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Photography - issue #4

My Garden My Kingdom

For the inhabitants of Domiz 1, the oldest and biggest refugee camp in Iraq, which hosts 32,000 Syrian refugees, their gardens are more than just a source of flowers and food: through the ravages of war and the difficulties of life during the Covid-19 pandemic, they have become a symbol of hope.

Photographs by Dirk-Jan Visser.

Who among us can deny that their life will change from birth to death? Change is simply the routine of life, or rather, it is life itself. However, the situation differs, and the shock is far greater, when we are forced to change our lives, leaving everything related to our past, our present and our future behind us: the change in our status from a Syrian citizen to a Syrian refugee. How do we forget the life we had? How do we forget our love for our homeland? How can we forget our efforts, and the pride we felt in building a life, and leave behind everything we stood for, everything we had created and strove for? We were engineers, doctors, farmers, lawyers, all manner of learned graduates who had enjoyed an education. We were Syria.

Photograph by Britt Willoughby Dyer.

In the end, we have had to accept our fate and learn to live in harmony with what has changed. Life will go on for years ahead of us, and as long as we live in the past we cannot embrace the beauty that life can offer. But we have tried, as much as possible, to preserve small parts or memories of our past life, and here we are fortunate to be helped by humanitarian organisations that recognise our need to remember and adapt. It started with a single plant, and now the camps here are full of gardens. The Lemon Tree Trust’s intervention was a life-changing experience for people here, and has given them hope. Here in Domiz 1, people began to register for a raised bed in the community garden, which the trust established for growing food and flowers.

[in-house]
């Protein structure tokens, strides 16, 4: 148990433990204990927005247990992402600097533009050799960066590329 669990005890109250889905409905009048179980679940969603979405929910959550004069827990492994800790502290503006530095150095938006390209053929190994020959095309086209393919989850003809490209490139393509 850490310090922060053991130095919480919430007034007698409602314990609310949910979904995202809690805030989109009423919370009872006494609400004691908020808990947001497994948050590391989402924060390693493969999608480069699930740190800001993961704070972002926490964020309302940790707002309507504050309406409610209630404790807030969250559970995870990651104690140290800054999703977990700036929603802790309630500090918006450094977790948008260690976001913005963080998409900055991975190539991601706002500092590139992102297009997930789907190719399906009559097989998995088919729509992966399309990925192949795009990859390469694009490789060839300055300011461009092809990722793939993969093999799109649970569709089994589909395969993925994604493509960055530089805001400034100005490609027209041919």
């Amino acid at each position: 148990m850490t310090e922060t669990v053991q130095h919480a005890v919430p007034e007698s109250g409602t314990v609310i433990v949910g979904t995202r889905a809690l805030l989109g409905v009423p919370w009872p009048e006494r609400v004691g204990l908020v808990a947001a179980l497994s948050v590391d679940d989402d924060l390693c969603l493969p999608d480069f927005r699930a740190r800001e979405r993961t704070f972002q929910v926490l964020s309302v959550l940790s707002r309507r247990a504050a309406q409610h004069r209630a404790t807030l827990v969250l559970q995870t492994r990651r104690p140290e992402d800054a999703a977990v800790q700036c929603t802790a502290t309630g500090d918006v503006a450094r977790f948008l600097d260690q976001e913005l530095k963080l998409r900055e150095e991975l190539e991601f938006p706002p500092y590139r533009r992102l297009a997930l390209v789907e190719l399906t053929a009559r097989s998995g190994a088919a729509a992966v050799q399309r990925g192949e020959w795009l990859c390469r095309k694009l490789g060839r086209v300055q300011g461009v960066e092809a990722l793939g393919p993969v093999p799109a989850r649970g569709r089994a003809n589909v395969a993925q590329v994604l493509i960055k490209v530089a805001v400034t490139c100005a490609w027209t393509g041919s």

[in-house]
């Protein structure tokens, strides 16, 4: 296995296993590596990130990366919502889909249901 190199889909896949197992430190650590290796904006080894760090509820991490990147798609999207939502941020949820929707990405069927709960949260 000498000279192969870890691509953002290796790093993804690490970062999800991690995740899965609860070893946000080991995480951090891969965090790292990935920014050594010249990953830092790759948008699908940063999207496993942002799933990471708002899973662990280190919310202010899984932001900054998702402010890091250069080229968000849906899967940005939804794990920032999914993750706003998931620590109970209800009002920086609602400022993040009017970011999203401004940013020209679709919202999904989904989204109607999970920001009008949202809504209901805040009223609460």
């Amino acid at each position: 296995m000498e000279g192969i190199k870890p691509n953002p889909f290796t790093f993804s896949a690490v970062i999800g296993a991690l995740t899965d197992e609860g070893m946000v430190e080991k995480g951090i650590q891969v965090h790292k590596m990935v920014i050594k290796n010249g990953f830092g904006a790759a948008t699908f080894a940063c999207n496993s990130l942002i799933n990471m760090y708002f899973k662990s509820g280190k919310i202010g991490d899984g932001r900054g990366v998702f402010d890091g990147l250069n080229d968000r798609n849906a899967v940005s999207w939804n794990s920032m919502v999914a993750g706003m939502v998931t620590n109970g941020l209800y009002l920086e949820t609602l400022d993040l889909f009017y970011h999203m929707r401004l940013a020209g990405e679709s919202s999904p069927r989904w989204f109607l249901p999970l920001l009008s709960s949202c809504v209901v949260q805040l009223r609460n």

Photographs by Britt Willoughby Dyer.

Gardening in this way is not something we are familiar with in Syria but it works perfectly in our new situation. Now, if you take the time to really look at it, it is incredible that such a small area of land can produce so much. It made people start their lives again, from the beginning. The power of plants cannot be underestimated. Every inch of Kurdistan has known the stumble of refugees’ feet. We were welcomed with open arms, working alongside people from the region in every profession, until the virus came. Nothing could have prepared us for this pandemic. Doors were closed and everything stopped. People who relied on work outside the camp suddenly found they had nothing, and their income stopped overnight.

Photographs by Britt Willoughby Dyer.

Photograph by Britt Willoughby Dyer.

Photograph by Britt Willoughby Dyer.

Photograph by Britt Willoughby Dyer.

Very few people kept their jobs and the rest of us are struggling to survive. But the crisis made me take advantage of every inch of the community garden bed to grow and plant the most delicious vegetables and flowers. The people who visit the community garden, and the families that reap the benefits of their efforts, have been saved from hunger and despair during these recent difficult and bleak months. The trust has continued to provide support when many other relief organisations were forced to stop. For me, the garden started with a simple plant and has ended up helping us through a disaster. It has taught us to stay hopeful, and this is a gift.

Photograph by Britt Willoughby Dyer.

Photograph by Dirk-Jan Visser.

Photographs by Dirk-Jan Visser.

Photographs by Dirk-Jan Visser.

Photographs by Britt Willoughby Dyer.

Photographs by Britt Willoughby Dyer.

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